The U.S. Army Corps of Engineers is urging federal regulators to hold off on approving the controversial Constitution Pipeline project until all parcels along the 122-mile stretch are studied for potential impact on waterways.
“Prior to making a permit decision, the USACE will need field delineations of all parcels proposed to be impacted by the project,” Kevin Bruce, the project manager for the Army Corps of Engineers, told the Federal Energy Regulatory Commission in a letter last week.
Bruce added: “The USACE respectfully requests that FERC also defer a decision on the project until all parcels are delineated.”
FERC is the agency that will decide whether the pipeline can be constructed, and, if approved, determine the pathway it should take to send shale gas extracted in northeastern Pennsylvania to two existing pipelines in Schoharie County town of Wright. However, the pipeline must also obtain a permit from the Army Corps of Engineers in order to have the project cross streams and wetlands.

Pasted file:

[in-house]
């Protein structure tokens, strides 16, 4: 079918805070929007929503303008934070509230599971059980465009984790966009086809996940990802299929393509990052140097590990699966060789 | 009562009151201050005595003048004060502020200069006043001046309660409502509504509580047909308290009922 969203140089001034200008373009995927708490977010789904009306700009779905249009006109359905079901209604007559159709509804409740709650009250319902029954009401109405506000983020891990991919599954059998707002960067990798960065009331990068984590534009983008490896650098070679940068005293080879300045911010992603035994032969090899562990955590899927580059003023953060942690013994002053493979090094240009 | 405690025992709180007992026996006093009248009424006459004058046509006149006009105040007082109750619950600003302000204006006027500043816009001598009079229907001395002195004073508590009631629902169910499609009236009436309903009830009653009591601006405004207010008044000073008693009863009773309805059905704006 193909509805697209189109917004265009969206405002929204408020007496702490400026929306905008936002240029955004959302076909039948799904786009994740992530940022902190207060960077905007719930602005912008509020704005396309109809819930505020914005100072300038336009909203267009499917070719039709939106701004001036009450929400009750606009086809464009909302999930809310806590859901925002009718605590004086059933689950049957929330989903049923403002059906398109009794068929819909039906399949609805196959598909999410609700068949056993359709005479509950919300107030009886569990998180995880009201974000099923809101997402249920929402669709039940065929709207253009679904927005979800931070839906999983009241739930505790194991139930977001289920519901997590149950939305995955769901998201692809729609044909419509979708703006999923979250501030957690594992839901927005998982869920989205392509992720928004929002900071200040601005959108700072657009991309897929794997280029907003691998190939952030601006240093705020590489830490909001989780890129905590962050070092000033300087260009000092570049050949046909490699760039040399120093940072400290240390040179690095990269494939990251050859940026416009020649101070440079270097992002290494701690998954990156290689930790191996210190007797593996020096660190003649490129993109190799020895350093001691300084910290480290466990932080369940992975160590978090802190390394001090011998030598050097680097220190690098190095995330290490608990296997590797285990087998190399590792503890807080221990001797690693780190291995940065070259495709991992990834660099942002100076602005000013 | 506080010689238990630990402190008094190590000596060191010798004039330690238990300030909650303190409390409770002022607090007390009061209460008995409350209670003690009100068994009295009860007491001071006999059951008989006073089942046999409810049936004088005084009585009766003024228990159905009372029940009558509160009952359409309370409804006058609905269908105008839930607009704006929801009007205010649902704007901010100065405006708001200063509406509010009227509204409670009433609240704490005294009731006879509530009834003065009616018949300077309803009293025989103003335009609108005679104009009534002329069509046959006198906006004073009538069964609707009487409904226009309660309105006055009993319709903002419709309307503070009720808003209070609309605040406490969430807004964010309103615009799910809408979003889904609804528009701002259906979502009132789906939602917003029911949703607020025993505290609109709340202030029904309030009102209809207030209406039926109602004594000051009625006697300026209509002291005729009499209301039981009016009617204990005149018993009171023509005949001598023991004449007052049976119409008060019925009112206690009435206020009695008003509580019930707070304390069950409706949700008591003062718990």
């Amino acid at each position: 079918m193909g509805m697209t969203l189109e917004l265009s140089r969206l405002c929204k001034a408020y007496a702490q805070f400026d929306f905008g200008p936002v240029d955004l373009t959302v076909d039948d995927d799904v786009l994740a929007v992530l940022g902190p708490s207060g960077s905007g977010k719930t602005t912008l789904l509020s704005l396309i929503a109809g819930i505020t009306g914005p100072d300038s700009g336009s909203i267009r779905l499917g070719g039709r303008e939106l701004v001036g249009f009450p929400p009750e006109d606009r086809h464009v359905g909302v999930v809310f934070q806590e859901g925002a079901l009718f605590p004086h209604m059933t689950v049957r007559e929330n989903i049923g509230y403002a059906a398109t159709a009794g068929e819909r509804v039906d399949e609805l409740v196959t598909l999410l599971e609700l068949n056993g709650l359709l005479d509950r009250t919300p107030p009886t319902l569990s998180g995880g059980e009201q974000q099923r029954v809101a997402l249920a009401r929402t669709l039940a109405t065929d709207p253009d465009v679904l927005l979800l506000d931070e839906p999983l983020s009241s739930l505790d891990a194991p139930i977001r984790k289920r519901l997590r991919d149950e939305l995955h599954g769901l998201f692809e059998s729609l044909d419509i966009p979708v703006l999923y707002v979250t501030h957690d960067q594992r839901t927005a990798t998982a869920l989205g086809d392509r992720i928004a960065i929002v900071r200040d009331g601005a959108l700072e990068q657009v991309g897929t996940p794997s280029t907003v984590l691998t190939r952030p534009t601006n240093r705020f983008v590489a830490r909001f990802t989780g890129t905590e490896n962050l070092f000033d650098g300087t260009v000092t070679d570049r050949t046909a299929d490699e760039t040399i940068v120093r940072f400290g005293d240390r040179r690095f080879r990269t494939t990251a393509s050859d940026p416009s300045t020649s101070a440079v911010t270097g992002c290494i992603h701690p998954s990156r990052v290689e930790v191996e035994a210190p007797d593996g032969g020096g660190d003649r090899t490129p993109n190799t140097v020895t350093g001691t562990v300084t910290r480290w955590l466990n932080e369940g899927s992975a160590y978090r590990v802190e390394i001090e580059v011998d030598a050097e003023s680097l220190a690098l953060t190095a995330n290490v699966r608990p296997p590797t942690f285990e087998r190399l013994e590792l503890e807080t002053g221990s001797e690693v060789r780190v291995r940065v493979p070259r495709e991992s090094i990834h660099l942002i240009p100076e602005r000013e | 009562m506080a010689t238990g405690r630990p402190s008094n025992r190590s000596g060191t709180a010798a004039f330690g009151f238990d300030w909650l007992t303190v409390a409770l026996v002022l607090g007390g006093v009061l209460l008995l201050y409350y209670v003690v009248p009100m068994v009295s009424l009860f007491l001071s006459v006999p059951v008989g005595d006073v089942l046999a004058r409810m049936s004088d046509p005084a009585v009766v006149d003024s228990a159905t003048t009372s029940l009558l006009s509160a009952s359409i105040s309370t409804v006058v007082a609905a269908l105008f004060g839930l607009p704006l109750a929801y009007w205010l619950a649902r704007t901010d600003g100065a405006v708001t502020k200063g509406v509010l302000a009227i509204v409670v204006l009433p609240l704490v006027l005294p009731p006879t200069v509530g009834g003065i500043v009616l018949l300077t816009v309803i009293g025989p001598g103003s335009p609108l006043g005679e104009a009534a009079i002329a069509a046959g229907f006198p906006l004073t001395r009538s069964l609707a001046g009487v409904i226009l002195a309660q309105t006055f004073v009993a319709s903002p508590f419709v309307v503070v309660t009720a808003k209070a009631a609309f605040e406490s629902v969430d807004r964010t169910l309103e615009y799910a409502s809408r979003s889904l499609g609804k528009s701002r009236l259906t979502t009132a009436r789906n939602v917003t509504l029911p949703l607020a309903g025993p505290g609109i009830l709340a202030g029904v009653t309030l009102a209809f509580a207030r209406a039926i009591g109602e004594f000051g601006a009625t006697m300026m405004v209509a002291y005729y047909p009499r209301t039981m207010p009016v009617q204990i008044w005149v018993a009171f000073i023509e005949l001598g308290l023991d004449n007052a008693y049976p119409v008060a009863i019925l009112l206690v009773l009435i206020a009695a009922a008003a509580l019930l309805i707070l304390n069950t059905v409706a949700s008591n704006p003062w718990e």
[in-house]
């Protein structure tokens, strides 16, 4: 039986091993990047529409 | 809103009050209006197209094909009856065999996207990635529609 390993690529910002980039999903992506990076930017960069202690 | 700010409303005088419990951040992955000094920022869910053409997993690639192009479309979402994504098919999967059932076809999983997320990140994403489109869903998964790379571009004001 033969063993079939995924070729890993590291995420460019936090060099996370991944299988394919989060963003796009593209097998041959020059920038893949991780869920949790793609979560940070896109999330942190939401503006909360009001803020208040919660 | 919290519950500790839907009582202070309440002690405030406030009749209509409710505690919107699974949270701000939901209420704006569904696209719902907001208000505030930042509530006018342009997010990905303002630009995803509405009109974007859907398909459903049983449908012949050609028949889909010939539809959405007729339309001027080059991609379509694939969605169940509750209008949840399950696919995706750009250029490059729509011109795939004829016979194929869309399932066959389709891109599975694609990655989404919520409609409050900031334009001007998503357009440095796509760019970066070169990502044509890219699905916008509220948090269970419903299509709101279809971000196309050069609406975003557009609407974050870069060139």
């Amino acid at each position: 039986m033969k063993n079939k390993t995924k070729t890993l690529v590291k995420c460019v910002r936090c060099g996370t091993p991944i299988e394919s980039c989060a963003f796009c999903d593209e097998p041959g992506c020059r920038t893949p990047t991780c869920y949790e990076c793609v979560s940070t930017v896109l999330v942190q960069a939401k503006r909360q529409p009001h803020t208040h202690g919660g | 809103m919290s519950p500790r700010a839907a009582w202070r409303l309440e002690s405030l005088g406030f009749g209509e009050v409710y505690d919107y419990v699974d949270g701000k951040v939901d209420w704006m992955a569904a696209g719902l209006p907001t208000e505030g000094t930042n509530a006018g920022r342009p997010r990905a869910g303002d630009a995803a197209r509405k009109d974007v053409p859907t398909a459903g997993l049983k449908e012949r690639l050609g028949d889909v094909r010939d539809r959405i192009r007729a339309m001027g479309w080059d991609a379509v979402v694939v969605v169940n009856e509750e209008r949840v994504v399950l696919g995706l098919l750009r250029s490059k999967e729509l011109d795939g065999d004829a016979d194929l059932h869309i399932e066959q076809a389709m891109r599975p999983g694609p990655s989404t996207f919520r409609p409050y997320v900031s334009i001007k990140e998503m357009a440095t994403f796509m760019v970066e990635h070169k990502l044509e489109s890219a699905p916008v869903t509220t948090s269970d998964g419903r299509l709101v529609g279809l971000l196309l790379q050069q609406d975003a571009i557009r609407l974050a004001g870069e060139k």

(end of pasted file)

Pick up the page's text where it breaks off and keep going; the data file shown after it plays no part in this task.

One of the problems faced by the developers of the Constitution Pipeline is that scores of landowners have refused to allow the company’s land surveyors to access their property. According to its latest monthly filing with FERC, just 61 percent of the landowners have given consent for the land surveys.
Christopher Stockton, a spokesman for Williams Partners, one of the companies behind the $750 million project, downplayed the significance of the letter from the Army Corps of Engineers official.
“Ultimately, it is up to the FERC to determine whether or not it chooses to adopt the recommendations submitted by the Corps with respect to wetlands and water body crossing “ Stockton told The Daily Star in an emailed response to the newspaper’s inquiry.
Stockton added: “We have and will continue to work closely with the Corps to address any issues or concerns that agency may have.”